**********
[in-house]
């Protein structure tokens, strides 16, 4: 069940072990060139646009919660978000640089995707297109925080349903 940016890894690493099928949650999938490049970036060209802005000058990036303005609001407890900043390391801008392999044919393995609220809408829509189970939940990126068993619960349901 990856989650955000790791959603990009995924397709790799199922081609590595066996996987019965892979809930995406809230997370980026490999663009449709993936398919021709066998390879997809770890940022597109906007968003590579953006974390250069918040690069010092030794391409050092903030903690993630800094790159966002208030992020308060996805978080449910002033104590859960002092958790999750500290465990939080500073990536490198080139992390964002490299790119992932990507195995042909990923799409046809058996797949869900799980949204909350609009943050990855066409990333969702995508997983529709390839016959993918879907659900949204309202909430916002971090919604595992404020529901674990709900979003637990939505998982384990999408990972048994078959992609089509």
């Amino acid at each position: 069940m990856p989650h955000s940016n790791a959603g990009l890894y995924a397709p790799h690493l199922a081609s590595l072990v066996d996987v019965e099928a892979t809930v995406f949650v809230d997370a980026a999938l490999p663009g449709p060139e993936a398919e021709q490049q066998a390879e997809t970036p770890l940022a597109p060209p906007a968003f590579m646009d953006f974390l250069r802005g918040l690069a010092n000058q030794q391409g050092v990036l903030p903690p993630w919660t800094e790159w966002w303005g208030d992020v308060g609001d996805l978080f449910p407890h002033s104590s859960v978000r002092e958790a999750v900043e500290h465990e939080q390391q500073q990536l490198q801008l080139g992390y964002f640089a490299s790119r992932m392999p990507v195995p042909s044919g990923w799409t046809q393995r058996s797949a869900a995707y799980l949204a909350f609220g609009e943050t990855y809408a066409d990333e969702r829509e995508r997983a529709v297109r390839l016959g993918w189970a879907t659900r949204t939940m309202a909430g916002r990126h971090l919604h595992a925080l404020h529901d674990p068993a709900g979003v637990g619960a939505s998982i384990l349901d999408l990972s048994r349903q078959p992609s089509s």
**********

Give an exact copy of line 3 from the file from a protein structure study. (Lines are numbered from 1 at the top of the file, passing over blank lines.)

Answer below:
């Amino acid at each position: 069940m990856p989650h955000s940016n790791a959603g990009l890894y995924a397709p790799h690493l199922a081609s590595l072990v066996d996987v019965e099928a892979t809930v995406f949650v809230d997370a980026a999938l490999p663009g449709p060139e993936a398919e021709q490049q066998a390879e997809t970036p770890l940022a597109p060209p906007a968003f590579m646009d953006f974390l250069r802005g918040l690069a010092n000058q030794q391409g050092v990036l903030p903690p993630w919660t800094e790159w966002w303005g208030d992020v308060g609001d996805l978080f449910p407890h002033s104590s859960v978000r002092e958790a999750v900043e500290h465990e939080q390391q500073q990536l490198q801008l080139g992390y964002f640089a490299s790119r992932m392999p990507v195995p042909s044919g990923w799409t046809q393995r058996s797949a869900a995707y799980l949204a909350f609220g609009e943050t990855y809408a066409d990333e969702r829509e995508r997983a529709v297109r390839l016959g993918w189970a879907t659900r949204t939940m309202a909430g916002r990126h971090l919604h595992a925080l404020h529901d674990p068993a709900g979003v637990g619960a939505s998982i384990l349901d999408l990972s048994r349903q078959p992609s089509s």